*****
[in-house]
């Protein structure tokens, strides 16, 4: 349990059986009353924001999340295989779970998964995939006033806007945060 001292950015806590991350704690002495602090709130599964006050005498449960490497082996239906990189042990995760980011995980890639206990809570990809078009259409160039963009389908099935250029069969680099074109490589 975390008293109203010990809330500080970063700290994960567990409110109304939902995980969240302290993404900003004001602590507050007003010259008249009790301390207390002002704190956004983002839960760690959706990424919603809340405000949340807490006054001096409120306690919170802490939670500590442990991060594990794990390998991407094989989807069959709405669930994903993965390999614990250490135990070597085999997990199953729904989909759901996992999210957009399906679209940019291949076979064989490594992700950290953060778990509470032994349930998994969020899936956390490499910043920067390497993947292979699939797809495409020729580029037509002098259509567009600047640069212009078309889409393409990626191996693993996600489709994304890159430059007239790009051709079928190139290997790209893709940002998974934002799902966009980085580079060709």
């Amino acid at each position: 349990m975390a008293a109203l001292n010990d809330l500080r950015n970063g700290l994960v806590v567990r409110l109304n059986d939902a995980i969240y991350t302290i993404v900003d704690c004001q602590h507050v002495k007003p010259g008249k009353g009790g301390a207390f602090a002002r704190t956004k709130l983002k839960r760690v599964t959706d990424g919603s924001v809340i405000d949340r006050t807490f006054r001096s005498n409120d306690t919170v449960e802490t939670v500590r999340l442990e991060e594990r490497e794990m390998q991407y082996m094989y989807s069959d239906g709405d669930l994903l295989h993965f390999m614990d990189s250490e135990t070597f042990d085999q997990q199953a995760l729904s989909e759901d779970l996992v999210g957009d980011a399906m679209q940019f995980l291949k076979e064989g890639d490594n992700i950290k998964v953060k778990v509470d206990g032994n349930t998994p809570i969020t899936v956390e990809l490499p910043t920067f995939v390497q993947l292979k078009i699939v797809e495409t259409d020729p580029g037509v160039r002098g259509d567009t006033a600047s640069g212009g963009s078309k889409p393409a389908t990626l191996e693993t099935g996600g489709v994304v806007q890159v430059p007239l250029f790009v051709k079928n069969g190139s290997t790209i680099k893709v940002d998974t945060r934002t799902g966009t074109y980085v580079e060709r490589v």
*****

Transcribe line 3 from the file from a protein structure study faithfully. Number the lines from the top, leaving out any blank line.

């Amino acid at each position: 349990m975390a008293a109203l001292n010990d809330l500080r950015n970063g700290l994960v806590v567990r409110l109304n059986d939902a995980i969240y991350t302290i993404v900003d704690c004001q602590h507050v002495k007003p010259g008249k009353g009790g301390a207390f602090a002002r704190t956004k709130l983002k839960r760690v599964t959706d990424g919603s924001v809340i405000d949340r006050t807490f006054r001096s005498n409120d306690t919170v449960e802490t939670v500590r999340l442990e991060e594990r490497e794990m390998q991407y082996m094989y989807s069959d239906g709405d669930l994903l295989h993965f390999m614990d990189s250490e135990t070597f042990d085999q997990q199953a995760l729904s989909e759901d779970l996992v999210g957009d980011a399906m679209q940019f995980l291949k076979e064989g890639d490594n992700i950290k998964v953060k778990v509470d206990g032994n349930t998994p809570i969020t899936v956390e990809l490499p910043t920067f995939v390497q993947l292979k078009i699939v797809e495409t259409d020729p580029g037509v160039r002098g259509d567009t006033a600047s640069g212009g963009s078309k889409p393409a389908t990626l191996e693993t099935g996600g489709v994304v806007q890159v430059p007239l250029f790009v051709k079928n069969g190139s290997t790209i680099k893709v940002d998974t945060r934002t799902g966009t074109y980085v580079e060709r490589v």